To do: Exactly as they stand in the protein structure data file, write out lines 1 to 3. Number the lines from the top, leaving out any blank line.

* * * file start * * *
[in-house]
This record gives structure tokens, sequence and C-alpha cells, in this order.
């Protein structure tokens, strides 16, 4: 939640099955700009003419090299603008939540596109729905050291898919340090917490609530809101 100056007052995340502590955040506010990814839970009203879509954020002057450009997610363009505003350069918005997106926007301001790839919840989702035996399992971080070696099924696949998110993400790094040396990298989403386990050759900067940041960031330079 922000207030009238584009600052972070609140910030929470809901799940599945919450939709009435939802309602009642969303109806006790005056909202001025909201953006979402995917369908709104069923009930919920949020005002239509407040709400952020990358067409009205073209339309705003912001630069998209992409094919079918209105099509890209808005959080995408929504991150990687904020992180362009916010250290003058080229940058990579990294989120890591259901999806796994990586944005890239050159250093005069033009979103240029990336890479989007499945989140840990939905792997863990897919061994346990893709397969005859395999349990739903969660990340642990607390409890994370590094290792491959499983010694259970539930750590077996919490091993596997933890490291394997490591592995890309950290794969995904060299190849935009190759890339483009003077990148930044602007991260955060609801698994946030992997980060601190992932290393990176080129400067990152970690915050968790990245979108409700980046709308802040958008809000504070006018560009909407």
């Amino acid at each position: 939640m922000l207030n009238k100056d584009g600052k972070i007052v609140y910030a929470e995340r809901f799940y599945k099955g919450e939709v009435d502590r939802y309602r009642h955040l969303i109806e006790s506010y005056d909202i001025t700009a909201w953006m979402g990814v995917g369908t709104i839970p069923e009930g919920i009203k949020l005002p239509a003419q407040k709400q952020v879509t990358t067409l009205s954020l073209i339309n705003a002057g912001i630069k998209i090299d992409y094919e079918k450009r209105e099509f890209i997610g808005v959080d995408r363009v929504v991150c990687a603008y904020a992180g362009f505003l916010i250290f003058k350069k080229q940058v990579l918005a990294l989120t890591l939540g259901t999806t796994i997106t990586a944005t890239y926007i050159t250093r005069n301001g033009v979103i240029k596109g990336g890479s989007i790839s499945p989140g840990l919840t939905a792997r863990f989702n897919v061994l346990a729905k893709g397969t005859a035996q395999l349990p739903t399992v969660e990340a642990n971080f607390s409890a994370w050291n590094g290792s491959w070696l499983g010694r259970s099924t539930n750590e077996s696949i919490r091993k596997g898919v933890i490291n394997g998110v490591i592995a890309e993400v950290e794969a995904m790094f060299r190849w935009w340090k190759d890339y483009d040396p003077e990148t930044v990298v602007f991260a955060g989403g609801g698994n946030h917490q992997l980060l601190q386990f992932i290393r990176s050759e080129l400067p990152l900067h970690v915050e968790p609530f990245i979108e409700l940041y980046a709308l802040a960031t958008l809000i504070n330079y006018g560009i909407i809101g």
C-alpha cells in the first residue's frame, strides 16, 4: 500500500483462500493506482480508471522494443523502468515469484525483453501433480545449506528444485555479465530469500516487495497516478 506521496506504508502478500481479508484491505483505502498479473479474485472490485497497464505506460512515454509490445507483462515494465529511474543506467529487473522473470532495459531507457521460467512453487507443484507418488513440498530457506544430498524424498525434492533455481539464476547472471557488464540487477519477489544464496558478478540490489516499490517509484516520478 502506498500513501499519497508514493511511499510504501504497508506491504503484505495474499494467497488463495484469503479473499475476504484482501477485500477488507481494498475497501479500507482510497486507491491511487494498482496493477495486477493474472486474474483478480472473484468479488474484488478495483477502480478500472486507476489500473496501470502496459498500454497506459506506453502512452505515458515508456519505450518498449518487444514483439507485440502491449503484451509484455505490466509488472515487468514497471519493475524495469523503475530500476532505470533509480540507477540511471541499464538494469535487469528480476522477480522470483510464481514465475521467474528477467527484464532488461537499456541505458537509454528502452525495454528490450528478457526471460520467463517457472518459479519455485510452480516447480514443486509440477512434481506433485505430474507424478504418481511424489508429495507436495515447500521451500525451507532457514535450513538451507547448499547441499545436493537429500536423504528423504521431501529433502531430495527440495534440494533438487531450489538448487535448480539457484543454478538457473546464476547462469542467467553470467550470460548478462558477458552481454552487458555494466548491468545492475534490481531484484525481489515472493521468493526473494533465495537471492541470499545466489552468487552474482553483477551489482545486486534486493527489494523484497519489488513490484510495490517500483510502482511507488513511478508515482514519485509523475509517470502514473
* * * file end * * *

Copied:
[in-house]
This record gives structure tokens, sequence and C-alpha cells, in this order.
């Protein structure tokens, strides 16, 4: 939640099955700009003419090299603008939540596109729905050291898919340090917490609530809101 100056007052995340502590955040506010990814839970009203879509954020002057450009997610363009505003350069918005997106926007301001790839919840989702035996399992971080070696099924696949998110993400790094040396990298989403386990050759900067940041960031330079 922000207030009238584009600052972070609140910030929470809901799940599945919450939709009435939802309602009642969303109806006790005056909202001025909201953006979402995917369908709104069923009930919920949020005002239509407040709400952020990358067409009205073209339309705003912001630069998209992409094919079918209105099509890209808005959080995408929504991150990687904020992180362009916010250290003058080229940058990579990294989120890591259901999806796994990586944005890239050159250093005069033009979103240029990336890479989007499945989140840990939905792997863990897919061994346990893709397969005859395999349990739903969660990340642990607390409890994370590094290792491959499983010694259970539930750590077996919490091993596997933890490291394997490591592995890309950290794969995904060299190849935009190759890339483009003077990148930044602007991260955060609801698994946030992997980060601190992932290393990176080129400067990152970690915050968790990245979108409700980046709308802040958008809000504070006018560009909407």